For three and a half years a mostly small group of people have been standing on a street corner in Lewes with signs signaling the number of American military dead and wounded and the number of Iraqi civilians killed in the War in Iraq. When in town I stand with them. It is a silent vigil remembering the human costs of war.
I often stand with a sign numbering the Iraqi dead. Last week that number stood at 87,741. We have used those numbers because while very conservative they were confirmed and named casualties.
Today BBC News carries a detailed article on a new study that indicates a larger number, estimated between 104, 000 and 223,000, with the best reading being 151,000. These numbers are of the dead, not the wounded and dead. These deaths are a direct consequence of the war that the US has initiated and no matter whose hands unleashed the immediate violence, our hands are not clean.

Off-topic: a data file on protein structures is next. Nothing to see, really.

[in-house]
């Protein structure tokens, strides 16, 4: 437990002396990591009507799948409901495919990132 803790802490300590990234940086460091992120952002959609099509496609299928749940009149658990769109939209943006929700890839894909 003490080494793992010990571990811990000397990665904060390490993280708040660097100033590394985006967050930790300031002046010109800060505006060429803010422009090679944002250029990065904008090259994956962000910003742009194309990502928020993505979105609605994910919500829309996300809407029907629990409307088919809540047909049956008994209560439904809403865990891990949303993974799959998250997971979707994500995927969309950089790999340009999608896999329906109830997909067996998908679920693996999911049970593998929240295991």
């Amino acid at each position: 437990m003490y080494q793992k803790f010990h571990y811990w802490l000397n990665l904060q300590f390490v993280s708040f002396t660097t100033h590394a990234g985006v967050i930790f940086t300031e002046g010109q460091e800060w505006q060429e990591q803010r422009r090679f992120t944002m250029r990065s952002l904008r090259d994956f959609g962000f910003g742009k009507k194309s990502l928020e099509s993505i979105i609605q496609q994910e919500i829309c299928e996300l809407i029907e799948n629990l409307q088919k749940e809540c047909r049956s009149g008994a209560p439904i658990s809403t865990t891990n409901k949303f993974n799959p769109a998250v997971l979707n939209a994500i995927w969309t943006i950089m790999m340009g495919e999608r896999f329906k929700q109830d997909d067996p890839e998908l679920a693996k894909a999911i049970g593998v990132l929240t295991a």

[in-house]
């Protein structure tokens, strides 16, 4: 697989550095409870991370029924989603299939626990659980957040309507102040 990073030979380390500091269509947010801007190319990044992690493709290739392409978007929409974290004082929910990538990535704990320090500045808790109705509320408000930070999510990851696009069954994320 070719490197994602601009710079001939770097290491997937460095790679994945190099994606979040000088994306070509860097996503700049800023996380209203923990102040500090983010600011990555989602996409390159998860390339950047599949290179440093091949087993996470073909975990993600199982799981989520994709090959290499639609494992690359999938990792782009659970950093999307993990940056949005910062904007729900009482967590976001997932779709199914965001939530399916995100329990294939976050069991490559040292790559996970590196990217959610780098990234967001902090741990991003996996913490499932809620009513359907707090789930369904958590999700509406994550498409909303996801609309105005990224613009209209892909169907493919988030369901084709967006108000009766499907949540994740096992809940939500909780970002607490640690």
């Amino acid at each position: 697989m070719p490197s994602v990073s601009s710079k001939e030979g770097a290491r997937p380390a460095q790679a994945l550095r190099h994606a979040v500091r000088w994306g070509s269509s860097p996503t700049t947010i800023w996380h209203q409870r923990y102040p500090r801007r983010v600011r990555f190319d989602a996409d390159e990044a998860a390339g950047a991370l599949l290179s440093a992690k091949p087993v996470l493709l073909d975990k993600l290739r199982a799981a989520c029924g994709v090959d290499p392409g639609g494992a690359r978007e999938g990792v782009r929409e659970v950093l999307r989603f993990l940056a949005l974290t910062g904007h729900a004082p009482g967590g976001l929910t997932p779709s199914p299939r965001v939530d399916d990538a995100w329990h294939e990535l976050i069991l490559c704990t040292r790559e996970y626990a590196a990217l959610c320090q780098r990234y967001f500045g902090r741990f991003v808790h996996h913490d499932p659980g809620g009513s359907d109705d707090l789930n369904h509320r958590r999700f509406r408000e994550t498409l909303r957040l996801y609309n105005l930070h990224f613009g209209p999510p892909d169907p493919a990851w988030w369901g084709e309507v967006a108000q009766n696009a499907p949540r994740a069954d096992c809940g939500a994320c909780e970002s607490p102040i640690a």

No matter our little moral dilemmas concerning sexual matters. No matter the disaster that is Anglican Land. When the deaths are brought out into the open and we stare into the pit we have dug into which our honor and our moral vision as a people has fallen, along with the dead and wounded of Iraq, the question for Anglicans, and most especially the leadership of the Episcopal Church and every other entity that dares to speak for Anglicans in North America is this: Can there be a united Anglican voice in outrage against this corruption?
The engines of love are sometimes misguided, but they have their hope for wholeness. The engines of death are always destruction and their end is the grave. The Episcopal Church has spoken about the war before, it will, I am sure, speak again.
Titus One-Nine has been good in posting war related materials. I hope they post this article as well. There needs to be more voices raised, from across the spectrum of voices in Anglican Land.